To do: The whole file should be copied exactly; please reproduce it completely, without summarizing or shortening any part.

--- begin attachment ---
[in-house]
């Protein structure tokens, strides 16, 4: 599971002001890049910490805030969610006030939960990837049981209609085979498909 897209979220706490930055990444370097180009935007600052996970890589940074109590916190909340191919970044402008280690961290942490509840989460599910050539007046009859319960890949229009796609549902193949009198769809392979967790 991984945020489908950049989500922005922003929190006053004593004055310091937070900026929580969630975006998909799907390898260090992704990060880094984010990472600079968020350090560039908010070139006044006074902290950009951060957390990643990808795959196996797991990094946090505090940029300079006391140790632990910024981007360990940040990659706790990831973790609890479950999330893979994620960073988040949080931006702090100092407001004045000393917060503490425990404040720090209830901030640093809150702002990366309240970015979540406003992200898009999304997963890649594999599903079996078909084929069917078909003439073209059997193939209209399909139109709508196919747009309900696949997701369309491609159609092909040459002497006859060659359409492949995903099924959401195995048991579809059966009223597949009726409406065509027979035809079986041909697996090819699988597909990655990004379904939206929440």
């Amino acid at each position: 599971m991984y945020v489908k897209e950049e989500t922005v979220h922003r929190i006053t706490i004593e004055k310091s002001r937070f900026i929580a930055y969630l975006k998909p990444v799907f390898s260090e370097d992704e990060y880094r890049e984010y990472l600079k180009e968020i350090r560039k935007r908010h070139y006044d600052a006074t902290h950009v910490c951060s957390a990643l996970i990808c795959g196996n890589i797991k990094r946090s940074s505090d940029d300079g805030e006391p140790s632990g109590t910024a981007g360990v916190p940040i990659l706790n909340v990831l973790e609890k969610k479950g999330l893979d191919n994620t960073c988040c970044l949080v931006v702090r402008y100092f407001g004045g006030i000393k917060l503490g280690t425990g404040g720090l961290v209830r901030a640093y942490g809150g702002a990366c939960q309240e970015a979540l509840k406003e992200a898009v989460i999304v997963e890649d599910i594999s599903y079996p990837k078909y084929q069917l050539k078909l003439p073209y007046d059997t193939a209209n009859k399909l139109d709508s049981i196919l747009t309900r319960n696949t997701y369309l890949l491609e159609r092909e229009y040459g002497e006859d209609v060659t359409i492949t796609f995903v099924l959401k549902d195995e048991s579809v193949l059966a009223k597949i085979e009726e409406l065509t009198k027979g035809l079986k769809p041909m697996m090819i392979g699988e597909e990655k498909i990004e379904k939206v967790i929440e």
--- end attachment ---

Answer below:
[in-house]
């Protein structure tokens, strides 16, 4: 599971002001890049910490805030969610006030939960990837049981209609085979498909 897209979220706490930055990444370097180009935007600052996970890589940074109590916190909340191919970044402008280690961290942490509840989460599910050539007046009859319960890949229009796609549902193949009198769809392979967790 991984945020489908950049989500922005922003929190006053004593004055310091937070900026929580969630975006998909799907390898260090992704990060880094984010990472600079968020350090560039908010070139006044006074902290950009951060957390990643990808795959196996797991990094946090505090940029300079006391140790632990910024981007360990940040990659706790990831973790609890479950999330893979994620960073988040949080931006702090100092407001004045000393917060503490425990404040720090209830901030640093809150702002990366309240970015979540406003992200898009999304997963890649594999599903079996078909084929069917078909003439073209059997193939209209399909139109709508196919747009309900696949997701369309491609159609092909040459002497006859060659359409492949995903099924959401195995048991579809059966009223597949009726409406065509027979035809079986041909697996090819699988597909990655990004379904939206929440």
């Amino acid at each position: 599971m991984y945020v489908k897209e950049e989500t922005v979220h922003r929190i006053t706490i004593e004055k310091s002001r937070f900026i929580a930055y969630l975006k998909p990444v799907f390898s260090e370097d992704e990060y880094r890049e984010y990472l600079k180009e968020i350090r560039k935007r908010h070139y006044d600052a006074t902290h950009v910490c951060s957390a990643l996970i990808c795959g196996n890589i797991k990094r946090s940074s505090d940029d300079g805030e006391p140790s632990g109590t910024a981007g360990v916190p940040i990659l706790n909340v990831l973790e609890k969610k479950g999330l893979d191919n994620t960073c988040c970044l949080v931006v702090r402008y100092f407001g004045g006030i000393k917060l503490g280690t425990g404040g720090l961290v209830r901030a640093y942490g809150g702002a990366c939960q309240e970015a979540l509840k406003e992200a898009v989460i999304v997963e890649d599910i594999s599903y079996p990837k078909y084929q069917l050539k078909l003439p073209y007046d059997t193939a209209n009859k399909l139109d709508s049981i196919l747009t309900r319960n696949t997701y369309l890949l491609e159609r092909e229009y040459g002497e006859d209609v060659t359409i492949t796609f995903v099924l959401k549902d195995e048991s579809v193949l059966a009223k597949i085979e009726e409406l065509t009198k027979g035809l079986k769809p041909m697996m090819i392979g699988e597909e990655k498909i990004e379904k939206v967790i929440e």